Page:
I was so relieved! And then I realized: That first fail was my mulligan, I needed to do that. For whatever reason, that fail was so powerful, I instantly knew I wasn’t going to let Regionals get away from me. I wasn’t going to look back at this moment and regret my performance. I knew exactly what I was there to do, and I was going to do it. Pull it together Amanda, you’re here for a purpose!
I attempted lift 3, at 155#…Hit it! I took a minor step forward, but I recovered. I turned around, found my people in the stands, and gave them the Amanda Finger Dance, with a big smile on my face. A chance at 160# would have been nice, but 155# was the real goal and I did it.
Oh yeah…now it’s time for a handstand walk. I changed into my trusty purples (the lightest weight shoes I own) and proceeded to my lane for handstand walking.
My goal: Make 120 feet, rest, and do whatever you can do to finish. In training, my handstand walking was really, really terrible, quite the poor showing of an ex-gymnast. Three days previously, I completed 120 feet, for the first and only time, so I knew it was possible, I had it in me, I just needed to fight for it.
My favorite judge asked me what I wanted him to communicate while on my hands. I told him to give me the halfway point, then every 10 feet up to 100, and then 5’s until I reach the green mat. I warned him about my flying legs and to steer clear so I didn’t kick him. 3-2-1-GO!, on my hands I went. As far as I knew, ladies around me were walking faster and going as far as I was. Reaching 60 feet took forever! It was one of those incredulous “That’s it?” moments when my judge told me where I was, but onward I walked. At one point, I almost went out of bounds, but I was surely not going to let a hand fault take me down! I had 120 in my sight, and in my head I was screaming, “Fight! Fight! Fight! Don’t come down Amanda!”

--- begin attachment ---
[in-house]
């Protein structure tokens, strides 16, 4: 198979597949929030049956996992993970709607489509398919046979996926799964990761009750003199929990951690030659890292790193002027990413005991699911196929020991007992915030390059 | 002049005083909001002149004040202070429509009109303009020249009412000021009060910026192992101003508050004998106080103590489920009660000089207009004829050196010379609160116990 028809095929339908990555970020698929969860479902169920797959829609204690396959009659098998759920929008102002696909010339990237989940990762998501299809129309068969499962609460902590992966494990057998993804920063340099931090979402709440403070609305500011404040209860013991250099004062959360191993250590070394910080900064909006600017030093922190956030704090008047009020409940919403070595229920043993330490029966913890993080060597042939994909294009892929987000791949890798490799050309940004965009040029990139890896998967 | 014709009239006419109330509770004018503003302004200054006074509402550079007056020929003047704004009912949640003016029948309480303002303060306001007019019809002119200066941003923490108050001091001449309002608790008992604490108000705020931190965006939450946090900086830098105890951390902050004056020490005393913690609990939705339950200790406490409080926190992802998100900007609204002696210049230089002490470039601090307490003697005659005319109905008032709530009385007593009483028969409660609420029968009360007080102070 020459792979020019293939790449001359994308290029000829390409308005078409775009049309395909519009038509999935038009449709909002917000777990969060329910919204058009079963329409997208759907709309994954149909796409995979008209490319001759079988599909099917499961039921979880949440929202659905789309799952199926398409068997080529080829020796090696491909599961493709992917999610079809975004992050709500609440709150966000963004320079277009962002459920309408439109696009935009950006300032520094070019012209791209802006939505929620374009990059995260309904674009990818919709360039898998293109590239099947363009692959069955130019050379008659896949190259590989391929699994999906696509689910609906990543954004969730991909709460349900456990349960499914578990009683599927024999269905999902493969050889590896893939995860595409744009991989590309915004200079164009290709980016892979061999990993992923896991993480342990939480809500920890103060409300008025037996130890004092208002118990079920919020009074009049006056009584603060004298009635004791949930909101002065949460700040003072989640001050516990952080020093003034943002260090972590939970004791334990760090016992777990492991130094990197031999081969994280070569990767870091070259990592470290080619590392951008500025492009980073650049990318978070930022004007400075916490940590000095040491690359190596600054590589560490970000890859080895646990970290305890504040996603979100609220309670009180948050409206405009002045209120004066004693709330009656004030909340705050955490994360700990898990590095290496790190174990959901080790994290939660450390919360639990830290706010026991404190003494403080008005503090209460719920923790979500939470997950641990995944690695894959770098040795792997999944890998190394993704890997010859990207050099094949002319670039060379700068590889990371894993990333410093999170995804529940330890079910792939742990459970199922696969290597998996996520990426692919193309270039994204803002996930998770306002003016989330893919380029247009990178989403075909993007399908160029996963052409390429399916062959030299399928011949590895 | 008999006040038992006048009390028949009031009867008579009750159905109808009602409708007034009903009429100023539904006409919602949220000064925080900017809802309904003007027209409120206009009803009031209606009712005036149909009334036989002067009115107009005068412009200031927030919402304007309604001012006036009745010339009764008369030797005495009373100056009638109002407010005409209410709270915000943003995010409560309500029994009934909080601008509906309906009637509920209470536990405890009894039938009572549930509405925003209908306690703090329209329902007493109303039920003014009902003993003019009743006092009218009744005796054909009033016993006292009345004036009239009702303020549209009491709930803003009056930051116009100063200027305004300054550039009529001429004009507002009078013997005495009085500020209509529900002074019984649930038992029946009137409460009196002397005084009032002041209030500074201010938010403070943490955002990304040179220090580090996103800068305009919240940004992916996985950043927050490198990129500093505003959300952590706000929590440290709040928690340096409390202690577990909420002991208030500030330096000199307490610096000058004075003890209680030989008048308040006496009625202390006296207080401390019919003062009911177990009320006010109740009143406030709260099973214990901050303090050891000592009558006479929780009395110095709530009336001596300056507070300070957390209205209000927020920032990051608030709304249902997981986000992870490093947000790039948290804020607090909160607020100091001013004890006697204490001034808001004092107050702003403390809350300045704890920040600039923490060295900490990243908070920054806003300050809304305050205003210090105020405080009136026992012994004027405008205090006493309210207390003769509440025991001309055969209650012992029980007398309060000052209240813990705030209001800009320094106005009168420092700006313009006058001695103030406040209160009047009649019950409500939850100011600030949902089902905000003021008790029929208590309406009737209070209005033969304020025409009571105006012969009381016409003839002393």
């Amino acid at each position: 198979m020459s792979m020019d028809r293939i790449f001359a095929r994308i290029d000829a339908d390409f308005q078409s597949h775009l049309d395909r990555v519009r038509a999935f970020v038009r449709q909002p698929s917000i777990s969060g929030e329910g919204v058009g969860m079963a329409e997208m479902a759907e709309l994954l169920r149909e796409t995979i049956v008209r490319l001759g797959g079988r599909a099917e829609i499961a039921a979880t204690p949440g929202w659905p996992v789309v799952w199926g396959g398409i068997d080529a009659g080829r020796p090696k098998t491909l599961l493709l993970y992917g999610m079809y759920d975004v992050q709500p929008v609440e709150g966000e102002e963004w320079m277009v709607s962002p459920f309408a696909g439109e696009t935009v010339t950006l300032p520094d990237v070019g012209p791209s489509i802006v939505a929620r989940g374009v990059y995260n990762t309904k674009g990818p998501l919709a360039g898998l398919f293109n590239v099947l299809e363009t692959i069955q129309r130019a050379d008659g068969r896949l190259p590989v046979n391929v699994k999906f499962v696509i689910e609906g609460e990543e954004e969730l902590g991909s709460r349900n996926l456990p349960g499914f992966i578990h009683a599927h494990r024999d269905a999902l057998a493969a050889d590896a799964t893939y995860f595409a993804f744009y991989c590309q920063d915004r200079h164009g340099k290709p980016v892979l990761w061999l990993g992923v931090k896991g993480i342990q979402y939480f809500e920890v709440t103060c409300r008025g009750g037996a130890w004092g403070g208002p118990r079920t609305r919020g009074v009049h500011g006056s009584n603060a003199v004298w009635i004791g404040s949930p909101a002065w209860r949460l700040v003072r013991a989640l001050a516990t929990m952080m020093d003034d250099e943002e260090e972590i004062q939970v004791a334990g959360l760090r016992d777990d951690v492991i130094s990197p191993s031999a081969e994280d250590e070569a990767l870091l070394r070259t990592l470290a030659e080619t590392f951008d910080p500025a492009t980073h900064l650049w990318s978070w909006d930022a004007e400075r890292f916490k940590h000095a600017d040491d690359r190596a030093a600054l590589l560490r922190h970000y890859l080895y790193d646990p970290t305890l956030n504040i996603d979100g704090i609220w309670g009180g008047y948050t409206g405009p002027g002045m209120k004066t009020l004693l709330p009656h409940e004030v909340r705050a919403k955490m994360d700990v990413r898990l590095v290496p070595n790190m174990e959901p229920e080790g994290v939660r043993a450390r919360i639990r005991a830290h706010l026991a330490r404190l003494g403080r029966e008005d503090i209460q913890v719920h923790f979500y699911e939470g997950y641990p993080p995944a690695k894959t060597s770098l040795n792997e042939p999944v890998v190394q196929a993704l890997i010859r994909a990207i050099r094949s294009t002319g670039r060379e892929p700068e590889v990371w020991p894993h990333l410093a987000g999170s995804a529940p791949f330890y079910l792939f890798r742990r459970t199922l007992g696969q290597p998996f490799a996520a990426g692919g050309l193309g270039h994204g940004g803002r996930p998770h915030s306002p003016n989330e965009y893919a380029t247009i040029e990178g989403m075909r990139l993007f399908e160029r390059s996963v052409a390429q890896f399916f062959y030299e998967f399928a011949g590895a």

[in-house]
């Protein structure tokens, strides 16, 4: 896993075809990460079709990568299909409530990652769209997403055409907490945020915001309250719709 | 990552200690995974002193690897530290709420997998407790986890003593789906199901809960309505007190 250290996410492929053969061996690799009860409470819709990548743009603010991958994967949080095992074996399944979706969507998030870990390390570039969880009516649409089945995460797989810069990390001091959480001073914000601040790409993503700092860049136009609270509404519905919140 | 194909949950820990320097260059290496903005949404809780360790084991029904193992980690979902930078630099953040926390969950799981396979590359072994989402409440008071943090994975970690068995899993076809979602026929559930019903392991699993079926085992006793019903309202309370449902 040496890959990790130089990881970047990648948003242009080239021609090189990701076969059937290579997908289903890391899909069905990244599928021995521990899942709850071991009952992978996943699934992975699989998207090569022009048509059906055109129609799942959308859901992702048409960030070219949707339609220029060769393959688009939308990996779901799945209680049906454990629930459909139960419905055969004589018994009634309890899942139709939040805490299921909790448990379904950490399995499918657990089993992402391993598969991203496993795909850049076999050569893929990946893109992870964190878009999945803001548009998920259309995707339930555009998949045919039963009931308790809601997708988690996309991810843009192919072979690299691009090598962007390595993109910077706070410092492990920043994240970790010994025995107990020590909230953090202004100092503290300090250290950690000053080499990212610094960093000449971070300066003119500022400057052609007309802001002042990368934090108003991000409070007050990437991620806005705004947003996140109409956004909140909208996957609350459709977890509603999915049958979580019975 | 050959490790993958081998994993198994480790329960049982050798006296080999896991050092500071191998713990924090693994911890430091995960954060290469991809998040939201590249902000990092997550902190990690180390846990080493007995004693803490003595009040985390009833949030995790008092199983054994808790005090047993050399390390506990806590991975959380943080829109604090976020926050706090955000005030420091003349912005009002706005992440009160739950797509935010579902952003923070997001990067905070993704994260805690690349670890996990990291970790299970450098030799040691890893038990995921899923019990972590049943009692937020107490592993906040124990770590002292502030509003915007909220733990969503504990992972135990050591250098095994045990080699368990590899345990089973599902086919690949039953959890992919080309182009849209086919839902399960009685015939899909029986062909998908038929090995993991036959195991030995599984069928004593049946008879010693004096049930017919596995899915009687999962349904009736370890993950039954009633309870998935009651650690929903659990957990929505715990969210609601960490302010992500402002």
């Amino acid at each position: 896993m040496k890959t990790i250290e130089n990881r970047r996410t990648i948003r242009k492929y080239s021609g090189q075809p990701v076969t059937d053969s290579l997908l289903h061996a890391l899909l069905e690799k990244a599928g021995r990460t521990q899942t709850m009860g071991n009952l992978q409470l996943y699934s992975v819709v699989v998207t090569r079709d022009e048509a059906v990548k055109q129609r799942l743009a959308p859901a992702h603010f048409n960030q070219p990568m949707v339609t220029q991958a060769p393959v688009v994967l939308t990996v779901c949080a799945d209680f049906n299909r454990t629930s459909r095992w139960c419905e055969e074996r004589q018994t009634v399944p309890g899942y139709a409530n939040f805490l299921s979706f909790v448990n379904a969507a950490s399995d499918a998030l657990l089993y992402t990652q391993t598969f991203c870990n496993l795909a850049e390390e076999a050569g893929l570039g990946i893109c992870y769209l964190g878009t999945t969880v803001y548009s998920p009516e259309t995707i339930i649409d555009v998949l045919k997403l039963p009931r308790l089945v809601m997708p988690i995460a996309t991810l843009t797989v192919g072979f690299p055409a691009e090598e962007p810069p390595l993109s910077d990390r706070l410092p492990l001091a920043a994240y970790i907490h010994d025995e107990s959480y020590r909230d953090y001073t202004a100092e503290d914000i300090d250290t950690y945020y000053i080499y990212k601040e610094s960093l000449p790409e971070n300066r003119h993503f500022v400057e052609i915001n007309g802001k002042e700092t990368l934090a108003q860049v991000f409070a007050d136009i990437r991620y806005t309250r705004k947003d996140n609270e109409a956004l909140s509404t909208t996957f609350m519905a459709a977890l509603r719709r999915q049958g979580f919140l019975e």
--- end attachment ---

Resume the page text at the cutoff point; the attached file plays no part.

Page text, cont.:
Green mat…YES! In my head, I had won. Making the 120 feet was the goal, all the rest was a bonus in my eyes. I once again found my people in the crowd, gave them an arm pump and a smile, and then shook my arms out as much as I could. I was going to wait until I had one minute remaining before even considering kicking up into handstand again. As far as I knew, many other women had made it also, but I was wrong. There were only a few of us.
One minute to go, but I didn’t want to kick up yet. My judge was eyeballing me, encouraging me to get going. Then he verbalized, “50 seconds”, like a warning, so I kicked up again and boy, did it hurt! Ten feet, 20 feet, 30 feet, and going! I couldn’t believe I was still on my hands! My arms were shaking, my fingers were curling under themselves, but I was not going to fall. My steps got smaller and smaller while my speed got slower and slower. I heard “10 seconds” and hit a five foot mark. Keep going Amanda, don’t come down! I just barely found the next five foot mark. The announcer started the countdown: “5 (step), 4 (step), 3 (step), 2 (stuck), 1… (fall), and Time!” 190 feet! I don’t think I could have timed that workout any better! I physically could not have taken one more step. Boy, was I happy! Huge PR from practice!
I ran off the field, found my people, and sat and watched the next two heats. It turned out I had done really well! Heat 4 came out, and there were some huge lifts! It was really impressive. But, their handstand walking was short lived.
I tied at 14 in the hang snatch, and placed 5th in the handstand walk. For reference, had I hit 160# on the hang snatch, I would have tied at 7th…just 5 pounds meant 7 spots.
I walked out of the stadium feeling awesome. First 2 events down, and they went really, really well. It was now time for rest, food, recovery, and then…Nasty Girls.